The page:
As polar bears evolved from brown bears, they became increasingly specialized for hunting seals from the surface of the sea ice. Snow cover, both on land and on sea ice, is an important component of polar bear habitat in that it provides insulation and cover for polar bear dens. Sea ice is rapidly diminishing throughout the Arctic, and declines in optimal polar bear sea-ice habitat have already been documented. The proposal would designate habitat in three areas or units: barrier islands, sea ice and terrestrial denning habitat. Photo by FWS from The Physical Environment.
KEITHINKING: It could become the largest ever designation of critical habitat, and in turn, will probably spawn the largest ever litigation over whether or not some future federal agency action "adversely modifies" the critical habitat. As FWS explained in the rule, "Activities that may destroy or adversely modify critical habitat are those that alter the PCEs to an extent that appreciably reduces the conservation value of critical habitat for polar bear populations in the United States." Also, as FWS explained in its special 4(d0 rule on the threatened species listing, "in the event critical habitat is designated for the polar bear in the future, nothing in this special rule affects the prohibition against destruction or adverse modification of any critical habitat through a Federal action, and Federal agencies would be required to consider the destruction or adverse modification standard in the consultation process under section 7 of the ESA." See links to rule in ESA blawg.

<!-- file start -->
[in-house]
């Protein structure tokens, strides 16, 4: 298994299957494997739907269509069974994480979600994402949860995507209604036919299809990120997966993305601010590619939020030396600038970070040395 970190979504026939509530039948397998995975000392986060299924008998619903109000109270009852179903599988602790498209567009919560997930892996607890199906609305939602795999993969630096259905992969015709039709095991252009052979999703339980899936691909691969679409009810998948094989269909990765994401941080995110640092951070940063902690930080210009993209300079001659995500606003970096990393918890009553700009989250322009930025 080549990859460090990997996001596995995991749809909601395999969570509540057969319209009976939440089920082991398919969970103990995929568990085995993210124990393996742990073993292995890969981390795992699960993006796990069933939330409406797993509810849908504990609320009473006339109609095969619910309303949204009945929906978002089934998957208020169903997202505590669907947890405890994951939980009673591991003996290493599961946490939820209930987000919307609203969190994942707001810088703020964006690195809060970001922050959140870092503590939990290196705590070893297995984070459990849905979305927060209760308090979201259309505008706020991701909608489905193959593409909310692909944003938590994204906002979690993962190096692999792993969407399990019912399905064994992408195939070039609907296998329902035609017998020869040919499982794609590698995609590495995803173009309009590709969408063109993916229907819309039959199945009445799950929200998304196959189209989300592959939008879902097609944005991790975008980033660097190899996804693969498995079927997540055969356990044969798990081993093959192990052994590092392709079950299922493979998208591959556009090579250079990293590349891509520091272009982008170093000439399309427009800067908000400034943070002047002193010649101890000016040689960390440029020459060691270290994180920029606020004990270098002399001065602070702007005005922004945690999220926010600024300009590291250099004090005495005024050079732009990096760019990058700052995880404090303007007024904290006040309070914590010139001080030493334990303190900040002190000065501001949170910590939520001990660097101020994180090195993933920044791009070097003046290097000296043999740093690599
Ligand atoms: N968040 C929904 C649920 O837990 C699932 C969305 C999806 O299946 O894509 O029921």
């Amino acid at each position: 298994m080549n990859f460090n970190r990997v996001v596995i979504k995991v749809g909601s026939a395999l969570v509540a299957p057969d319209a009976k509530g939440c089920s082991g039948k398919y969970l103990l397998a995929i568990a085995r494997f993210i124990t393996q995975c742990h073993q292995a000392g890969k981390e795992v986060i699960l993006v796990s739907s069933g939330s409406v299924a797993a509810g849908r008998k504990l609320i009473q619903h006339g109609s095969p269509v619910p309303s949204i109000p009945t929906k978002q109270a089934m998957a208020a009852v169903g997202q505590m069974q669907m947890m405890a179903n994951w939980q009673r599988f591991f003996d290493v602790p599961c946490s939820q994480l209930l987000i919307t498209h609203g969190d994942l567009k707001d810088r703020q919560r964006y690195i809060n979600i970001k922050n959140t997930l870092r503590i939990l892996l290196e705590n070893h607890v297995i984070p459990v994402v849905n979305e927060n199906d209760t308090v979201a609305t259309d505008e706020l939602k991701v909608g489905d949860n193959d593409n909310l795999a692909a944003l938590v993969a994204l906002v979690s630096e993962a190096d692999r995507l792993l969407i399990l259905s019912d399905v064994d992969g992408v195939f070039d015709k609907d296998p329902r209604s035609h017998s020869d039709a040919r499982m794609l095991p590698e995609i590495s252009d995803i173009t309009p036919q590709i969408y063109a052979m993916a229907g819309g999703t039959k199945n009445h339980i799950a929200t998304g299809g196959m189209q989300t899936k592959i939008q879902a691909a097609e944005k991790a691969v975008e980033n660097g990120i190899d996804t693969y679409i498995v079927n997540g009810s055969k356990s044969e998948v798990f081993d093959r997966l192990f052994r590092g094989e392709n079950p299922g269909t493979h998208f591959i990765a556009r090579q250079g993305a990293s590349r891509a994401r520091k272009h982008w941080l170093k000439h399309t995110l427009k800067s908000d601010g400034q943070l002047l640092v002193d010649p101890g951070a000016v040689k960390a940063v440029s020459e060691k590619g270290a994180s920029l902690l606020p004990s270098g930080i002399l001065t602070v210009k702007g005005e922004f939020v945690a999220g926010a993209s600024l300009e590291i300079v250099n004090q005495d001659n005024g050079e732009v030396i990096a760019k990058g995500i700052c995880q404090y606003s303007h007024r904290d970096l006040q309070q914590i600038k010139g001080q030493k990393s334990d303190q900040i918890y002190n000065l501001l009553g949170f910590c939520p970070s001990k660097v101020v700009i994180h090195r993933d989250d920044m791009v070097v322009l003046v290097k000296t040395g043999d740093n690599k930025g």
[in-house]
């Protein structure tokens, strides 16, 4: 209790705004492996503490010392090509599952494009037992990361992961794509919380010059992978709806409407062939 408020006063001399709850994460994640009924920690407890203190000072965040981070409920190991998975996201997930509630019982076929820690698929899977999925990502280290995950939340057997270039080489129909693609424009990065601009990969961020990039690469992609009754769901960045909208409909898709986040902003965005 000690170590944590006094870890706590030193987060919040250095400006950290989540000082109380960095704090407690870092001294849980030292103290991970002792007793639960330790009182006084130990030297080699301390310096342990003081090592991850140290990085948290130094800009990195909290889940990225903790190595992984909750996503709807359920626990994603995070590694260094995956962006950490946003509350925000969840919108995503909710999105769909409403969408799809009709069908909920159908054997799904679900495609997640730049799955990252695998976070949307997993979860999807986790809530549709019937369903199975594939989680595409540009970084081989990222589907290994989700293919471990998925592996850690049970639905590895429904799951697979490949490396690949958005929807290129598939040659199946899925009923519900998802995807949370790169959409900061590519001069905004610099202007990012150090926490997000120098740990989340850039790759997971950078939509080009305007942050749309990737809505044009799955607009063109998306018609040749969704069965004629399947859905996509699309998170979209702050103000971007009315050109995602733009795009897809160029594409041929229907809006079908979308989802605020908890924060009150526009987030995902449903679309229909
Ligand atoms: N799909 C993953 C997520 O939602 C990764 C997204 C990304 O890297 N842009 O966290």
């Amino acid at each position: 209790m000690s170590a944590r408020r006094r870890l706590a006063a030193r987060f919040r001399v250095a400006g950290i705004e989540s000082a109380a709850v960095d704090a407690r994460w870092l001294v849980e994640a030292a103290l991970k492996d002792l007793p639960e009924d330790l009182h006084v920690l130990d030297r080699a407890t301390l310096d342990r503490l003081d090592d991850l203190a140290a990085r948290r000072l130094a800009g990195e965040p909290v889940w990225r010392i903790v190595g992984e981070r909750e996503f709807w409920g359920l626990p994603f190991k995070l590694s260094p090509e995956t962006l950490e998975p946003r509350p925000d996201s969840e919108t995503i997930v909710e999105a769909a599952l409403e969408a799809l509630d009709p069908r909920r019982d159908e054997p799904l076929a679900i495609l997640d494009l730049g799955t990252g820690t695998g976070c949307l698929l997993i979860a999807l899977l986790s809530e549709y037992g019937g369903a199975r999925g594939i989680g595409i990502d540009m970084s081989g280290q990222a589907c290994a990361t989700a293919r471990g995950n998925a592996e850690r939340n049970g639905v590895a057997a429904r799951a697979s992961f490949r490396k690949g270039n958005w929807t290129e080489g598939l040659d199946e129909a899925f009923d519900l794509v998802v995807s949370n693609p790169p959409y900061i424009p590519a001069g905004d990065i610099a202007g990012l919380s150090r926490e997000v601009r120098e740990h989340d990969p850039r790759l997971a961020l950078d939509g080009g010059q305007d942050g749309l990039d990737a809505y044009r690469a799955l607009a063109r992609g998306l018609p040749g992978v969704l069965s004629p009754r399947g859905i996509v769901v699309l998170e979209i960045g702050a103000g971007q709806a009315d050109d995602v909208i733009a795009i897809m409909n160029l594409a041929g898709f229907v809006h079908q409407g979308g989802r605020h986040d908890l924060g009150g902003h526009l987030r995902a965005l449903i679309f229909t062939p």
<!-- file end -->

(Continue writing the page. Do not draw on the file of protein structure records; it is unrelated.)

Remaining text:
This critical habitat designation could easily turn into an alternative tool for regulating climate change. See prior ESA blawg. Notably, FWS listed three specific types of activities that it believes trigger the "adverse modification" threshold: (1) Actions that would reduce the availability or accessibility of polar bear prey species. (2) Actions that would directly impact the PCEs. (3) Actions that would render critical habitat areas unsuitable for use by polar bears. The third category could prove especially controversial; inevitably, the dispute will be over how direct or attenuated the cause and effect relationship needs to be between the proposed federal action, and the affects on polar bears. (Interestingly, in its own comment letters on the ESA regulations, the State of California asserted that "carbon dioxide emissions have a direct adverse impact on the polar bear and its habitat.") Expect the battle over the application of the adverse modification standard to be intense. NRDC already stated that it expects the FWS to expand its ESA review of oil and drilling activity. The Los Angeles Times. WWF emphasized the close relationship with climate change issues. But on the other side of the issue, the State of Alaska plans to continue former Governor Sarah Palin's opposition to the designation. See NPR article. The 60-day comment period is now underway.
FOR MORE INFORMATION, visit FWS Alaska office, and articles in sustainablebusiness.com, and New York Times and blogs and other media including Van Ness Feldman,